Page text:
Secure temporary directories

Submitted by eth00 on
Securing temp directories

How-To: Secure your temp directories


Every system needs temporary folders that any user is able to read and write BUT these directories should not be able to execute programs or scripts. Though this will only protect you from somebody running the script directly it will help with a large portion of the automated rootkits and trojans that script kiddies use. They will still be able to put the files on the system but they will be unable to execute them and create the back door. One of the biggest problems is php injection via apache in which people will have apache download and then run an exploit. Securing the temp directories is probably the single biggest thing you can do towards securing your server.

This guide will work fine with cPanel, ensim, plesk, and of course with no control panel. It is designed for Redhat but should work on any linux varient.

The first step is to check if /tmp is already secure. Some datacenters do not create a /tmp partition while others do.
-----command-----
df -h |grep tmp
-----command-----


If that displays nothing then go below to create a tmp partition. If you do have a tmp partition you need to see if it mounted with noexec.
-----command-----
cat /etc/fstab |grep tmp
-----command-----

If there is a line that includes /tmp and noexec then it is already mounted as non-executable. If not follow the instructions below to create one without having to physically format your disk. Idealy you would make a real partition when the disk was originally formated, that being said I have not had any trouble create a /tmp partition using the following method.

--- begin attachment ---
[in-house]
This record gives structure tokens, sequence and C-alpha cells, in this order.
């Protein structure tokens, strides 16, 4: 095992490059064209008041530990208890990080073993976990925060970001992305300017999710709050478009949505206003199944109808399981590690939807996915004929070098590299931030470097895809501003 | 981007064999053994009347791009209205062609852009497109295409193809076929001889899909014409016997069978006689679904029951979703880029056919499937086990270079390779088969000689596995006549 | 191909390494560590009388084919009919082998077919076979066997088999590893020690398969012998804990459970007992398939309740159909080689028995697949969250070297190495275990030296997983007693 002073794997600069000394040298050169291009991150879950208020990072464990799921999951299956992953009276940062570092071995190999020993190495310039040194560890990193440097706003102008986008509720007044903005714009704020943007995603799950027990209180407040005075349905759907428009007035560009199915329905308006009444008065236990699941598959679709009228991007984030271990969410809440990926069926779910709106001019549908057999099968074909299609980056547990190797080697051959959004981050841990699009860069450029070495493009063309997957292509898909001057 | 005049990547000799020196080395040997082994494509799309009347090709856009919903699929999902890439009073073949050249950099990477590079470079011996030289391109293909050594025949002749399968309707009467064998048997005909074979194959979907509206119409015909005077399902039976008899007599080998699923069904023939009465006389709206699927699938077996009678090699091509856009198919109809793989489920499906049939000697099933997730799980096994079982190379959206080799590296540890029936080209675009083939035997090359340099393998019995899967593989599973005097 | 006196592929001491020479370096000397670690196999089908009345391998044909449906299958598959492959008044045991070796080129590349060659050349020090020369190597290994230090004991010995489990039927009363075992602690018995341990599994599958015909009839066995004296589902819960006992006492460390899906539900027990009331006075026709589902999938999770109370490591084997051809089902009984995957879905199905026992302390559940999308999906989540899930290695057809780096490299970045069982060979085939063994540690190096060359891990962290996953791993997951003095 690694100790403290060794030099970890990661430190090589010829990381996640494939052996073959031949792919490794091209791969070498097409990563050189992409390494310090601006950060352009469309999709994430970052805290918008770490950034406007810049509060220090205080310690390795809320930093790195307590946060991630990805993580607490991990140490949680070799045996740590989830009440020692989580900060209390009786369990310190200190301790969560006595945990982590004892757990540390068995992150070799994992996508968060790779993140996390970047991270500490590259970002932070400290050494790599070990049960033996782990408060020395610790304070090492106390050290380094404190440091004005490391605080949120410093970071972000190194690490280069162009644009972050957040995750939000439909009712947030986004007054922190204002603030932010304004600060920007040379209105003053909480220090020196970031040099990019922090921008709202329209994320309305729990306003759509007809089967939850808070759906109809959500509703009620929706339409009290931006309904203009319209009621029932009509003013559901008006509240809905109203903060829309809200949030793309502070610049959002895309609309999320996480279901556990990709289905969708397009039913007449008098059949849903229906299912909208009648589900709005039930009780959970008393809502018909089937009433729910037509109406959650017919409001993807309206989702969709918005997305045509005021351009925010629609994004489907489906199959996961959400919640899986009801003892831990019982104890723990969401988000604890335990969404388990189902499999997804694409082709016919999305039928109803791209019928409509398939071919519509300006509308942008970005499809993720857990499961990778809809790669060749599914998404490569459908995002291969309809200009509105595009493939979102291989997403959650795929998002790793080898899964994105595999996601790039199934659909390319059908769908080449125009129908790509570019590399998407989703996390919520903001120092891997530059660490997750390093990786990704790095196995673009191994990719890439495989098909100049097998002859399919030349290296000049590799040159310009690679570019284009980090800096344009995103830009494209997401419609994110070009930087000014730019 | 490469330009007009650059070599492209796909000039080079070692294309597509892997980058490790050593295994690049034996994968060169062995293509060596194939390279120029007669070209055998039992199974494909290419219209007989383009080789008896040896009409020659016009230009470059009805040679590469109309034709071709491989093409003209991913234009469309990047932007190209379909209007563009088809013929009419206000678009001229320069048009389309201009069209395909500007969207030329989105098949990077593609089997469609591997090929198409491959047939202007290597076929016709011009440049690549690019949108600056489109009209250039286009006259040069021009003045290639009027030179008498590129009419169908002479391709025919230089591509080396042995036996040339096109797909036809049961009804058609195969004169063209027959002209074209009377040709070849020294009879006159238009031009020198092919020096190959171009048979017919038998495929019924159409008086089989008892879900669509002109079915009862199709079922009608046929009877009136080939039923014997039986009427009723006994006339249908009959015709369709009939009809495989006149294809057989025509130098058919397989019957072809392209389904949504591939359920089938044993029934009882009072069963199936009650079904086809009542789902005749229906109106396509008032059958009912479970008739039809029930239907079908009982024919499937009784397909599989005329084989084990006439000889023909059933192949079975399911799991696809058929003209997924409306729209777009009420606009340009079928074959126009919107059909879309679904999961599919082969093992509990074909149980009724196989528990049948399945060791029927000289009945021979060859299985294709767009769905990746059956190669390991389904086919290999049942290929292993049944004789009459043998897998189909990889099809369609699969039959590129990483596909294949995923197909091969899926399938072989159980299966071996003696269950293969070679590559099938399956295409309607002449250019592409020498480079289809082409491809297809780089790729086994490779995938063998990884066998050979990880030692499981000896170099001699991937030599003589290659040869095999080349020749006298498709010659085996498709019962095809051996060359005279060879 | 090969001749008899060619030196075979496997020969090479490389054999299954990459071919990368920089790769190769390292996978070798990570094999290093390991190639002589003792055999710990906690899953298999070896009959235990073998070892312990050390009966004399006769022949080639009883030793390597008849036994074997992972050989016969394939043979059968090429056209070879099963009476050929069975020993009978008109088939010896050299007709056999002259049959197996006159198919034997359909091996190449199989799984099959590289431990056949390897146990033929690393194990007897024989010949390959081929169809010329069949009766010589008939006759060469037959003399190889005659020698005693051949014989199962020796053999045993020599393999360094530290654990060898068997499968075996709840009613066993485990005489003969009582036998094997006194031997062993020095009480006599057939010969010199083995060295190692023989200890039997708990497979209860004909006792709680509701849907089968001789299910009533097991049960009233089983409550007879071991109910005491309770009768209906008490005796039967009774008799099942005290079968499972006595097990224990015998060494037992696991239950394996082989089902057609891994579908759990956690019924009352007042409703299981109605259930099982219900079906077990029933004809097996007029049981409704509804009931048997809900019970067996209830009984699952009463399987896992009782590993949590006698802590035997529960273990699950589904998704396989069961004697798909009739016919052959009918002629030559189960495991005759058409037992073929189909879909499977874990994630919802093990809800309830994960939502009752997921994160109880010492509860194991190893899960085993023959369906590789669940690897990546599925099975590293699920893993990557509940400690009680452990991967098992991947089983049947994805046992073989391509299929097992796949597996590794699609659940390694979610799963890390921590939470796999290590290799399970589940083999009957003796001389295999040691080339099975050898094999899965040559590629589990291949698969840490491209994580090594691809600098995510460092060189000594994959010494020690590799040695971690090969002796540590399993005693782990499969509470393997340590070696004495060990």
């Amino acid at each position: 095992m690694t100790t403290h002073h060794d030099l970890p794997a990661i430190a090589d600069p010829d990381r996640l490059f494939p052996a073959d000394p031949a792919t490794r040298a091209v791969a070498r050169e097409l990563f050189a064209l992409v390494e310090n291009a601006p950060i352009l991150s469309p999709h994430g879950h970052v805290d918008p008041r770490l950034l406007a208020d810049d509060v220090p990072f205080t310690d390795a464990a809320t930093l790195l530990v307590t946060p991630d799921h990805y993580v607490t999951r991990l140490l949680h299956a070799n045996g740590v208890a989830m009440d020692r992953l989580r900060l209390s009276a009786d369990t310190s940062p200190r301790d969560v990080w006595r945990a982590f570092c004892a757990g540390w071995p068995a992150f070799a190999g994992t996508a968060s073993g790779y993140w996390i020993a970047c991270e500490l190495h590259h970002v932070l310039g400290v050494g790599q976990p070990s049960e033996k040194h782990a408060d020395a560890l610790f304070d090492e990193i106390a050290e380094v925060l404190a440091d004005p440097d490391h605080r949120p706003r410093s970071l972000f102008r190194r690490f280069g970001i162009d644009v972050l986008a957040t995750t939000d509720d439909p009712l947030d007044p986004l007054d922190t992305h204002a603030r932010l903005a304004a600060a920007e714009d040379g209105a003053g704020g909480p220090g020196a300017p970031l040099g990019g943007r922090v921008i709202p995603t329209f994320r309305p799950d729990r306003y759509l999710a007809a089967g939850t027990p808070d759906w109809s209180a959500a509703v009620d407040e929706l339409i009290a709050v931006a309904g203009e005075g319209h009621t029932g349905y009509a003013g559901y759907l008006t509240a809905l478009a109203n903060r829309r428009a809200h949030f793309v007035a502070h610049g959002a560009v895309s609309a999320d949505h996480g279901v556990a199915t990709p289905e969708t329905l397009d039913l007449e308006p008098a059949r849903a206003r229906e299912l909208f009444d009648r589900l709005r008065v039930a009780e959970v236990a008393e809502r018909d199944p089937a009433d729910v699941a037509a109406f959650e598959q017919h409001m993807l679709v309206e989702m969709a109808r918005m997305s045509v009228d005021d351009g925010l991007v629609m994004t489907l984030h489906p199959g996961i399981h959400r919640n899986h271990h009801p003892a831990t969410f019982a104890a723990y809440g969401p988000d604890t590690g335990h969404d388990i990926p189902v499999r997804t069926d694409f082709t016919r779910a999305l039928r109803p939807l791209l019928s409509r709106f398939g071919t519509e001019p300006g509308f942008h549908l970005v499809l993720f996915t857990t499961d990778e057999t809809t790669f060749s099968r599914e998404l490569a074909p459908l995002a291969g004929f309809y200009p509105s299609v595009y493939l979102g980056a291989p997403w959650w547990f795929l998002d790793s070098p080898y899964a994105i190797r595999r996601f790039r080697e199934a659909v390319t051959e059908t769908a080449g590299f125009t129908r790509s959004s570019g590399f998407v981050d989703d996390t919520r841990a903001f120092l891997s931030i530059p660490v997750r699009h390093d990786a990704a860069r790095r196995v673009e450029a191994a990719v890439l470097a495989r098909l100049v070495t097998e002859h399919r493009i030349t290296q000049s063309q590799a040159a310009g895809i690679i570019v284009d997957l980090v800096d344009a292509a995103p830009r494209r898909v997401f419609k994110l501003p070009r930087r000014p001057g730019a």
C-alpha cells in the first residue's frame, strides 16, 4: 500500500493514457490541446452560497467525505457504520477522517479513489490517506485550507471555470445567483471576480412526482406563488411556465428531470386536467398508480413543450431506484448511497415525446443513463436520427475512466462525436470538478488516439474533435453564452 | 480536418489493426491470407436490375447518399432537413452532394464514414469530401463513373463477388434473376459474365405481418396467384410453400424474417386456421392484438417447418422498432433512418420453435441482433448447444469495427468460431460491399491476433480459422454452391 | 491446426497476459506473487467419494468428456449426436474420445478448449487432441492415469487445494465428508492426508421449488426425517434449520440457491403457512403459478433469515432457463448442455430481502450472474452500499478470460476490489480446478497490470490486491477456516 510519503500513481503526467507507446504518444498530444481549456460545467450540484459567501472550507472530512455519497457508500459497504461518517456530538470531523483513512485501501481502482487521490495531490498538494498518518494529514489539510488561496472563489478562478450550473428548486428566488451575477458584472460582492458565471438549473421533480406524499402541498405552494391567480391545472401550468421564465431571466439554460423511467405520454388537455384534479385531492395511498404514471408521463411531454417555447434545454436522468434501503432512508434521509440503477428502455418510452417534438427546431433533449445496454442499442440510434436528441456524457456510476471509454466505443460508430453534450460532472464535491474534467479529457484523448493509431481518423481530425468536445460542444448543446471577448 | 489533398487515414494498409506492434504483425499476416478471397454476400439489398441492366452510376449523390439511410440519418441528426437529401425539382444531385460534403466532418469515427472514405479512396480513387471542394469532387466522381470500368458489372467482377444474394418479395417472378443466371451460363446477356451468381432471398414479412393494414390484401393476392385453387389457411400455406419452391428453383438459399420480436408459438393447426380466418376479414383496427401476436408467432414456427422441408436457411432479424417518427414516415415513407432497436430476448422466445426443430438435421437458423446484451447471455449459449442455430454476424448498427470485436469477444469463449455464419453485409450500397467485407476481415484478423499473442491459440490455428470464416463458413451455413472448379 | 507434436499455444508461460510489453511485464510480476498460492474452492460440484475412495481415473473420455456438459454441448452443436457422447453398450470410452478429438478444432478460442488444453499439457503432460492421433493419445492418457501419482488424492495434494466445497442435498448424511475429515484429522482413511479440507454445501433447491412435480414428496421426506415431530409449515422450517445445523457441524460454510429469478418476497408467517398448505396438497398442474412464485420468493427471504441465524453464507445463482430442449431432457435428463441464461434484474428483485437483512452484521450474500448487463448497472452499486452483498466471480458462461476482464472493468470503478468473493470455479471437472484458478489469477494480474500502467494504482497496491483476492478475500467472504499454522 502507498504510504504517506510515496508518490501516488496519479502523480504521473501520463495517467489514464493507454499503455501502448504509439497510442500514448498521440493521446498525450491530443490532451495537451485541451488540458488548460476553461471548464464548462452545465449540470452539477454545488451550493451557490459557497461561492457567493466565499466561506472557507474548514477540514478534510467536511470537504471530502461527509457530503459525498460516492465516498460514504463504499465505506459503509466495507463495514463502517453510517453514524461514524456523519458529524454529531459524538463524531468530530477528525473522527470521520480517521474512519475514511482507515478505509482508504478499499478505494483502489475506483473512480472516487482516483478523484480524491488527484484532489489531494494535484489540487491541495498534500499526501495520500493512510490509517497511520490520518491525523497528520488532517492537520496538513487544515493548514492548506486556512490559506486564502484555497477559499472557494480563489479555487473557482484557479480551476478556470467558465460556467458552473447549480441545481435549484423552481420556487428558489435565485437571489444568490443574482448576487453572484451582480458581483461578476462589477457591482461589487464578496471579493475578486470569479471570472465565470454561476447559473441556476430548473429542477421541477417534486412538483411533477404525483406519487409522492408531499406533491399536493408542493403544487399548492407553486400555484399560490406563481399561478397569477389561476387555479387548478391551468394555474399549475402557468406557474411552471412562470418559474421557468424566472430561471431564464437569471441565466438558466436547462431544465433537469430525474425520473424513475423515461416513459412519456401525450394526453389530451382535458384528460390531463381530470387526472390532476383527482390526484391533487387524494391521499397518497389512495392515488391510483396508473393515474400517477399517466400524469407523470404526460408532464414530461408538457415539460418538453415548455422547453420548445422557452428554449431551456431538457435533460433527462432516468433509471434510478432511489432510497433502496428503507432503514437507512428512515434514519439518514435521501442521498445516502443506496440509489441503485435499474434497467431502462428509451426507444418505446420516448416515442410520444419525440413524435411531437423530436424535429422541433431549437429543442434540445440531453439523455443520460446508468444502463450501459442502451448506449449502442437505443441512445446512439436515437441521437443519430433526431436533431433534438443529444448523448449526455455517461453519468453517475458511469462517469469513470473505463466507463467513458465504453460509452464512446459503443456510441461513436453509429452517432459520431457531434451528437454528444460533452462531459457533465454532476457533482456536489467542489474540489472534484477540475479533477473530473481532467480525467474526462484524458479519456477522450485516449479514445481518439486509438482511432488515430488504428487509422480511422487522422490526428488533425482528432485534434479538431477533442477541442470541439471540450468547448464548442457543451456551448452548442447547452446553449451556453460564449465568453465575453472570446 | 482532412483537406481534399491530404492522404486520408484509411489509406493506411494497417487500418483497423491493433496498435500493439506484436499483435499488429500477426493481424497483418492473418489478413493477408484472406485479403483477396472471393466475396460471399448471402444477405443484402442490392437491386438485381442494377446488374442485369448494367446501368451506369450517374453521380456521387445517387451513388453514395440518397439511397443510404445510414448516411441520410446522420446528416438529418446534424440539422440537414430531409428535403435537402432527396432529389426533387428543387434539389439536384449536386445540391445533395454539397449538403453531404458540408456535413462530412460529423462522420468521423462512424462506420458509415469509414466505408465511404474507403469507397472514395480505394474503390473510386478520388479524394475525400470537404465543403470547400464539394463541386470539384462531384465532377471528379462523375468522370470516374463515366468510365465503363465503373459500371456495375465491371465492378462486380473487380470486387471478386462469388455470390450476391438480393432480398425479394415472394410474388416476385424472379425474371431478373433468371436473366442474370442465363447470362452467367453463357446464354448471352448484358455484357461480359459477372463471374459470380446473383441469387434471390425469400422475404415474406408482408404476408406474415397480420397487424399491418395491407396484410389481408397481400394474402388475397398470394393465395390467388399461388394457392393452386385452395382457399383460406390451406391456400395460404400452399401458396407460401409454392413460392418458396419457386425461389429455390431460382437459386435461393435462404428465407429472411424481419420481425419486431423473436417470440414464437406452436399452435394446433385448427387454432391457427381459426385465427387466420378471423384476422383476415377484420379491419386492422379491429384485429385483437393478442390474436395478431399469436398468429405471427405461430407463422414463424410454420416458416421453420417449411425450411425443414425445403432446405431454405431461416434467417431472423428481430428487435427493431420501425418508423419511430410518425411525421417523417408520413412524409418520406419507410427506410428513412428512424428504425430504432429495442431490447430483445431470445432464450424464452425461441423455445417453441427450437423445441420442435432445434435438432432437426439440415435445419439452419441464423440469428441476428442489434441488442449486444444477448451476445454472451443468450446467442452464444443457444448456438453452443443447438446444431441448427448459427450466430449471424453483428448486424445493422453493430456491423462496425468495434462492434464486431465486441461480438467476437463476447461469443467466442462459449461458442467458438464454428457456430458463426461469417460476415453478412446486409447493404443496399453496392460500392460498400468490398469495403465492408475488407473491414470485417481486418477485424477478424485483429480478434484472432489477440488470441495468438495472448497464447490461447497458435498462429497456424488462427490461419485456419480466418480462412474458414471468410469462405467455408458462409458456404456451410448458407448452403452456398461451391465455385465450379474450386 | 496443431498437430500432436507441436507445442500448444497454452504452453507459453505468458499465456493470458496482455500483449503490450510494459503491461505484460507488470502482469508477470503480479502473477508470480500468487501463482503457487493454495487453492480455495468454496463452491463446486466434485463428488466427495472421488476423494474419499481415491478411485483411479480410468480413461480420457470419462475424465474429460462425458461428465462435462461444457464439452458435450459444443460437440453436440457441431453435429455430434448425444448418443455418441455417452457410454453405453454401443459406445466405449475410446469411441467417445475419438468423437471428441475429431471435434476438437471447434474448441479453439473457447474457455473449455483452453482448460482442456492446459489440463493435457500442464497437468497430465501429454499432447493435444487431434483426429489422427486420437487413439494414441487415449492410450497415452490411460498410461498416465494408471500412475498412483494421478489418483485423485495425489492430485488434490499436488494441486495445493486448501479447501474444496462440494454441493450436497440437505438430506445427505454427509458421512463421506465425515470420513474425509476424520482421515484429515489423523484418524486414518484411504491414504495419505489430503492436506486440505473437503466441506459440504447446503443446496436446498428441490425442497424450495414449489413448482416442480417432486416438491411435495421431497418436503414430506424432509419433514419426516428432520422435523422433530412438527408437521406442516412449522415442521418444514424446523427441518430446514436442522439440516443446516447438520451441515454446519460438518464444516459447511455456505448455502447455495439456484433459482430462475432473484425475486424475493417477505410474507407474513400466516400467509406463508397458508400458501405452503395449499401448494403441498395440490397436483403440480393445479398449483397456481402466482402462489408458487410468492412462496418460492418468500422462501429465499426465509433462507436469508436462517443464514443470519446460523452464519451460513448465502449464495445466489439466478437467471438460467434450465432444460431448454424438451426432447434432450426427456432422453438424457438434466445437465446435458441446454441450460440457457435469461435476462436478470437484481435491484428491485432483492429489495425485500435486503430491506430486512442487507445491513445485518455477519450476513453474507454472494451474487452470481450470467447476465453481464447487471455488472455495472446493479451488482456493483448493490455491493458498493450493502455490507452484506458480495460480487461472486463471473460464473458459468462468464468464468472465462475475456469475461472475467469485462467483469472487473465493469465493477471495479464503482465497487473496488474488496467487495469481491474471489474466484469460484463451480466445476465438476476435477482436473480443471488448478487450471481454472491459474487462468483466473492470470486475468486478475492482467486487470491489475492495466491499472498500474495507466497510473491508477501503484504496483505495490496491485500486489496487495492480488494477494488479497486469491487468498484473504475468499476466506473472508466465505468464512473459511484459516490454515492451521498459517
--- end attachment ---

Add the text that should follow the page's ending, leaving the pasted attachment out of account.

Create a ~800Mb partition
-----command-----
cd /dev/; dd if=/dev/zero of=tmpMnt bs=1024 count=800000
-----command-----

Format the partion
-----command-----
mkfs.ext2 /dev/tmpMnt
-----command-----
When it asks about not being a block special device press Y


Make a backup of the old data
-----command-----
cp -Rp /tmp /tmp_backup
-----command-----

Mount the temp filesystem
-----command-----
mount -o loop,noexec,nosuid,rw /dev/tmpMnt /tmp
-----command-----

Set the permissions
-----command-----
chmod 0777 /tmp
-----command-----

Copy the old files back
-----command-----
cp -Rp /tmp_backup/* /tmp/
-----command-----

Once you do that go ahead and restart mysql and make sure it works ok. We do this because mysql places the mysql.sock in /tmp which neeeds to be moved. If not it migth have trouble starting. If it does you can add this line to the bottom of the /etc/fstab to automatically have it mounted:

Open the file in pico:
-----command-----
pico -w /etc/fstab
-----command-----
Now add this single line at the bottom:

/dev/tmpMnt /tmp ext2 loop,noexec,nosuid,rw 0 0

While we are at it we are going to secure /dev/shm. Look for the mount line for /dev/shm and change it to the following:
none /dev/shm tmpfs noexec,nosuid 0 0

Umount and remount /dev/shm for the changes to take effect.
-----command-----
umount /dev/shm
mount /dev/shm
-----command-----

Next delete the old /var/tmp and create a link to /tmp
-----command-----
rm -rf /var/tmp/
ln -s /tmp/ /var/
-----command-----

If everything still works fine you can go ahead and delete the /tmp_backup directory.
-----command-----
rm -rf /tmp_backup
-----command-----


You /tmp, /var/tmp, and /dev/shm are now mounted in a way that no program can be directly run from these directories. Like I have said in other articles there are still ways in but this is one of the many layers of security you should have on your system.

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